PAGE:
This is Rainbow's End, composed by German saxophonist Peter Weniger. It first sounds like a straightforward 12-bar Blues in F, The melody sounds pretty normal, but as soon as it comes to the solos, something seems to be off. During the solos, one thinks that it is in fact a different kind of blues, sixteen bars maybe. After closer examination of the head, it became clear that it in fact was a Thirteen-bar blues. Counting in the solos does give different conclusions though, sometimes it feels like twelve, sometimes like sixteen, sometimes it is twelve, sometimes it is 13, sometimes 14, sometimes anything.

The harmony, as far as I can Tell is 4 bars of F7, two of Bb7, two of F7, Two of C7 and then it becomes shady.

My question is: How does this piece work? Can anybody see any patterns in there, and what is that last bit of harmony?


  • FWIW, assuming the band in question is prepared, a solo could run for a few standard-length choruses and then add a "bridge" measure or two just for effect. Sort of like a classical cadenza. Commented Feb 1, 2019 at 13:49

2 Answers 2


I'll focus on the end, which is where the tune deviates from a normal blues.

Harmonically, the bass is ascending chromatically from B, while the chords descend chromatically from E♭Maj. (You can most clearly hear these chords in the saxophone, which outlines those triads in the melody.) The combination of ascending and descending creates an interesting contrast, and it results in some weird chords: E♭Maj/B, DMaj/C, and D♭Maj/D.

Rhythmically, it's equally strange. Things start to get weird in measure 9: the melodic phrase from the end of measure 9 feels like it begins one beat too late. This is no coincidence; a nearly identical phrase occurs in measure 4, starting on beat 2. But when we hear this phrase again in measure 9, it starts on beat 3 (one beat later), and it doesn't conclude until beat 2 of the following measure. As a result, it feels like the downbeat of measure 10 is delayed from beat 1 to beat 2. The rest of the band emphasizes this staggered feeling by playing hits on beats 2 and 4 of measures 10, 11, and 12, which further makes the listener feel like the downbeat has been delayed from beat 1 to beat 2.

On the solos, there's a different form for the bass than for the rest of the band. Generally, each measure of the melody has been doubled for the solos. But the bass solo is only 22 measures long, whereas the other solos are 26 measures long (double the head). The bass solo deviates quite a bit from the harmonic structure of the head, but the other solos do too.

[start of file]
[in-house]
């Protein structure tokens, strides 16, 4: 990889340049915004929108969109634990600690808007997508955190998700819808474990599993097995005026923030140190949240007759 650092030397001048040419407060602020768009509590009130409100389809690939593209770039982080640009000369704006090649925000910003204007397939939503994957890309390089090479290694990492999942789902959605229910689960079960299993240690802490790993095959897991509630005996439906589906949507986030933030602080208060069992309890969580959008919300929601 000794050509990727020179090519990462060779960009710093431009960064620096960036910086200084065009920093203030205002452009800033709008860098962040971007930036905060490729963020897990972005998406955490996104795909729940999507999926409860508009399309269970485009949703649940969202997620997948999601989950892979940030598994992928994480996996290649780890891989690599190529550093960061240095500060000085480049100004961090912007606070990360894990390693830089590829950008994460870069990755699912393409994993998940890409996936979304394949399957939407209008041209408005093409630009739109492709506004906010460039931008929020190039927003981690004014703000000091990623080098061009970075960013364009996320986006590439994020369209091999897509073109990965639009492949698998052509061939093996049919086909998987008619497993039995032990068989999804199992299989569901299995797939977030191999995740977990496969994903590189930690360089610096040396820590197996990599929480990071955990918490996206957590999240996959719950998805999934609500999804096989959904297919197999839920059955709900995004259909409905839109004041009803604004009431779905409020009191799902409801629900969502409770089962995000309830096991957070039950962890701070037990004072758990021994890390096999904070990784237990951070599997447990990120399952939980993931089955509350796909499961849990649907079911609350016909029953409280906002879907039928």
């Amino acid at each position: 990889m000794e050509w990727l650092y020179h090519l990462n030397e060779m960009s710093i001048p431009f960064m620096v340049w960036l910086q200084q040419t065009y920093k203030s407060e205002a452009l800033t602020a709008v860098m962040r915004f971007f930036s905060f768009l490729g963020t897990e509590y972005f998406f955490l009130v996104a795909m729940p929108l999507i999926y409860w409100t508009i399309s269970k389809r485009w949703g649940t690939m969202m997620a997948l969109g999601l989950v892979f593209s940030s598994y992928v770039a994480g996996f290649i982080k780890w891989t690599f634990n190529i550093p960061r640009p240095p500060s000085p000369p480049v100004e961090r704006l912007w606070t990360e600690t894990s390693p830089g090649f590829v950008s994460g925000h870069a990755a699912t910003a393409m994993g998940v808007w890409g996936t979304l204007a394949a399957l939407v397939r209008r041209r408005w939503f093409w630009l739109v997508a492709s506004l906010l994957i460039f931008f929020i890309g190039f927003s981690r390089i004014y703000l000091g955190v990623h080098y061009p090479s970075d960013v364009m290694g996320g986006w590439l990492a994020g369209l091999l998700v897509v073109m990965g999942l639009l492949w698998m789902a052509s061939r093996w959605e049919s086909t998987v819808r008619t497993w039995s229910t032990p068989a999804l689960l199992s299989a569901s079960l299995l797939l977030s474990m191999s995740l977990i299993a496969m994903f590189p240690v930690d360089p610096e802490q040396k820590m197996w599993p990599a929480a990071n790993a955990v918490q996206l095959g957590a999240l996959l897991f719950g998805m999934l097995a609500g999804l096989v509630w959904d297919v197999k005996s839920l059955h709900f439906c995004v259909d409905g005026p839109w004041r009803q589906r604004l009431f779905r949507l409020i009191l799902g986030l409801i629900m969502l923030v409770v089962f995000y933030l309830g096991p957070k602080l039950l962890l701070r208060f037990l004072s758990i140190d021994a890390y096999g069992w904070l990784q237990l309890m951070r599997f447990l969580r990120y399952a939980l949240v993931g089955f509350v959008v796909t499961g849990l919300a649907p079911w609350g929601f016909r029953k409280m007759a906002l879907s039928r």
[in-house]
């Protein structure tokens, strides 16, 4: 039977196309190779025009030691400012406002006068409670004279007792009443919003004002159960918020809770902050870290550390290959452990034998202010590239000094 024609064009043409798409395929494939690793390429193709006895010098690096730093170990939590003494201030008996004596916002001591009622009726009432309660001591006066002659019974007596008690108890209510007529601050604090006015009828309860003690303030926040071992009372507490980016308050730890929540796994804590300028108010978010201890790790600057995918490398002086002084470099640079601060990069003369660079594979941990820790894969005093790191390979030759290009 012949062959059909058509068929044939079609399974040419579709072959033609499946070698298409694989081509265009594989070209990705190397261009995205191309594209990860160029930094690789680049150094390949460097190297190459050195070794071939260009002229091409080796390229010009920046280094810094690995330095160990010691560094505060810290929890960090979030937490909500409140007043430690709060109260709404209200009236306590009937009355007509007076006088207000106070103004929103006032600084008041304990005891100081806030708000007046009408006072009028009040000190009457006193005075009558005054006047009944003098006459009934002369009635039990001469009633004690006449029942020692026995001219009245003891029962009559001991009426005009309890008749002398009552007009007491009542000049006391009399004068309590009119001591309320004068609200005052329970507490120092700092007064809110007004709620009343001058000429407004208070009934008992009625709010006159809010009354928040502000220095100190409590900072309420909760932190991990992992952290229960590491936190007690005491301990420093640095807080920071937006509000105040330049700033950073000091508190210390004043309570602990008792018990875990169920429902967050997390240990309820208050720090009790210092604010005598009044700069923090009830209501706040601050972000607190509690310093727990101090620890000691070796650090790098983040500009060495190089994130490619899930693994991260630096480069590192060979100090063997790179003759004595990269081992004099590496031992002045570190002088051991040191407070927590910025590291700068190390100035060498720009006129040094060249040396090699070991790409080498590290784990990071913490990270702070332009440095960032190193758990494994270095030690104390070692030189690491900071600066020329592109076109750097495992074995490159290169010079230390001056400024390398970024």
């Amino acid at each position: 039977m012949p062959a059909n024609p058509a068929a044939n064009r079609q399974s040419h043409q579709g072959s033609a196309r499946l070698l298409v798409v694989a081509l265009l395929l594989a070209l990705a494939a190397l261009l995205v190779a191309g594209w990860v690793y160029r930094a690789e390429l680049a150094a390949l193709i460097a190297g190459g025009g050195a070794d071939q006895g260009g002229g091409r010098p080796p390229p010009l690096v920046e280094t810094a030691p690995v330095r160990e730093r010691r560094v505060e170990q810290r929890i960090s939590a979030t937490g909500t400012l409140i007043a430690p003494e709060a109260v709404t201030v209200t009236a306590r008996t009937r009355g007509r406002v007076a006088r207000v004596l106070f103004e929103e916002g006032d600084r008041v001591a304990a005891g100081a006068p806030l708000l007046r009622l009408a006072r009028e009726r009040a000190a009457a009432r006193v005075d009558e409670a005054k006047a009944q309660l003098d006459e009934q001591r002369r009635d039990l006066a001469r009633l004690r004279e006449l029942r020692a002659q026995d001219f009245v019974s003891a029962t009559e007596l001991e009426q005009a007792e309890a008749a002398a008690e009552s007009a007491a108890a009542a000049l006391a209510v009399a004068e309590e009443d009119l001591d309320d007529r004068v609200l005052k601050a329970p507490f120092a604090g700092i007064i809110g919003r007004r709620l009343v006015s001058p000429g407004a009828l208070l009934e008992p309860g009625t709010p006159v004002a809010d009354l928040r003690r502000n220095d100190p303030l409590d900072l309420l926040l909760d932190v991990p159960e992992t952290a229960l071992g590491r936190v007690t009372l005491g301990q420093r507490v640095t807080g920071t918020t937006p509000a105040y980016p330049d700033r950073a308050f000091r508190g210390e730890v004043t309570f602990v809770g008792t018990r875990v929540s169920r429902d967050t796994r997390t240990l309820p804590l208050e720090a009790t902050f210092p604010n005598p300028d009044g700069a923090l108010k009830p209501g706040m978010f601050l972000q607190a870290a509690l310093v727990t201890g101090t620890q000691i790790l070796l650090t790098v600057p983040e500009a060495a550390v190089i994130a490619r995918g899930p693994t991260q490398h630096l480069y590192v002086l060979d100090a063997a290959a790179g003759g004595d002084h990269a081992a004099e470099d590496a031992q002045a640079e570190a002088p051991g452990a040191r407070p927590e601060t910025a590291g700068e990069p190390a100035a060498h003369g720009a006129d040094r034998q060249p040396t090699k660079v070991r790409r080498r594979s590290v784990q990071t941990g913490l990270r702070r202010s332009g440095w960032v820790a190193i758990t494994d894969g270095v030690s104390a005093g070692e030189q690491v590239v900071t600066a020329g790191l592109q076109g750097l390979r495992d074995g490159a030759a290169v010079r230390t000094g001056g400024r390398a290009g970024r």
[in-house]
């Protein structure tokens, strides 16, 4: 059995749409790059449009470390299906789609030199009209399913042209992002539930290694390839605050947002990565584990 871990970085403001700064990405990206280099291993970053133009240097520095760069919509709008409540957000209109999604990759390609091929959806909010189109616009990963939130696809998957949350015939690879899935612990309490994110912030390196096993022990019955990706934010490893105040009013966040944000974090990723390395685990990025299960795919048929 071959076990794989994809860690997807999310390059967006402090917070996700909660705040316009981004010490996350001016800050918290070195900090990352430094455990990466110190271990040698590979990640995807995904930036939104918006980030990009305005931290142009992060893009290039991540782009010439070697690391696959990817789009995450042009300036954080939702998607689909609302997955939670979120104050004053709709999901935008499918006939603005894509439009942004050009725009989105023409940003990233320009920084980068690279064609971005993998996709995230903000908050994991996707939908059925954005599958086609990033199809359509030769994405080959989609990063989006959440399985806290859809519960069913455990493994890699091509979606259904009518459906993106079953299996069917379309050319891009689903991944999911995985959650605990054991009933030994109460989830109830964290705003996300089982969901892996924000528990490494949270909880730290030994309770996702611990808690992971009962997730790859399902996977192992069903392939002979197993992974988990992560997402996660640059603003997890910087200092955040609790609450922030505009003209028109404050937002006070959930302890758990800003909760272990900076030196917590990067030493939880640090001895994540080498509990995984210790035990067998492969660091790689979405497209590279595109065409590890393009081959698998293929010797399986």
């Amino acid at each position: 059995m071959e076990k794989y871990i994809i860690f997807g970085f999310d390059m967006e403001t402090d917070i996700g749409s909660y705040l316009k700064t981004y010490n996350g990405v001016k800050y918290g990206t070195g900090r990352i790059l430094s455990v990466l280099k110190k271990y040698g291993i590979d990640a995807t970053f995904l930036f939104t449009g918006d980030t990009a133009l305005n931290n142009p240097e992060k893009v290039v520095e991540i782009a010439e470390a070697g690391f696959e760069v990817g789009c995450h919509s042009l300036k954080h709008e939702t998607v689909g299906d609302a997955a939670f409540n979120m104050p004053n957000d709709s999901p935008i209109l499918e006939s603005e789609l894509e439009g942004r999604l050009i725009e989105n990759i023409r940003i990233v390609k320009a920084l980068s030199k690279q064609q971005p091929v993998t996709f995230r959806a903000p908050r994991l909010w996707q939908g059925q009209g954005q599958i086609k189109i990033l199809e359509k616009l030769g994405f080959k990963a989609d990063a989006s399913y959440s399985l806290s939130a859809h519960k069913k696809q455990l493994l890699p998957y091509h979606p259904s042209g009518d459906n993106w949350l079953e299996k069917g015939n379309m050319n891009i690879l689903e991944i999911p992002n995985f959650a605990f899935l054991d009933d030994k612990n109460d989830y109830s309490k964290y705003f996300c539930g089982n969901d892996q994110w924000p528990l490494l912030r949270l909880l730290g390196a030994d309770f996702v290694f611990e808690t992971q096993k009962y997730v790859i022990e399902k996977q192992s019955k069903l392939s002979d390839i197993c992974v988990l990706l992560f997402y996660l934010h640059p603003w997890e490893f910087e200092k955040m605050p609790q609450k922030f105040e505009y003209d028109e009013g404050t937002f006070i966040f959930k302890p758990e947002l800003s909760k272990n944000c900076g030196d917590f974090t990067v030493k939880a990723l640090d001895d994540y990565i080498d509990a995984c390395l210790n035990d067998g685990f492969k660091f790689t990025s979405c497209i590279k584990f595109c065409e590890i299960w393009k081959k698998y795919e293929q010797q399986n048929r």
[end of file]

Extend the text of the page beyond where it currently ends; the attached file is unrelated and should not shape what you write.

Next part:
None of the solos include the strange descending/ascending chords featured in the melody, but the pianist does repeatedly use a chord substitution in the last four bars, which goes something like | E♭7 | A♭7 | G7 | C7 |. You can tell it's a substitution and not written into the sheet music because, at 1:56, the bass is riffing on the F7 lick while the pianist's left hand is playing the chord substitutions. Something similar happens at 2:24, the second time through the form on the pianist's solo. The bass riffs on F7 and doesn't pick up the pianist's chord substitution until G7. Overall, though, those substitutions most likely weren't part of the written music. I think the chords written for the solos were pretty simple.

Here's everything I'm hearing. Measure 13 of the head is one octave lower.

enter image description here

  • E♭/B is an inversion of Bmaj7, and D/C is an inversion of D7. What's so unusual about those? But +1, great answer!
    – user45266
    Commented Feb 1, 2019 at 3:38
  • @user45266, thanks! Are you thinking of E♭min/B rather than E♭Maj/B? E♭Maj contains a G♮ (which isn't present in BMaj7). DMaj/C definitely could be an inversion of D7 like you've said, but with the chord passing so quickly and the bass laying down heavy root notes throughout the song, I'm getting more of a Lydian vibe. But to your point, that chord is definitely not as uncommon as the other two.
    – jdjazz
    Commented Feb 1, 2019 at 4:14
  • Oh, I misread the chord labels. I'll blame the 'M's (I thought it meant major, my bad). Never mind :)
    – user45266
    Commented Feb 4, 2019 at 22:31

You're right that the melody is 13 measures long. Just from listening, it sounds like during the solos, they stay on each chord for twice as long. So the solo choruses are sort of a 26 bar blues.


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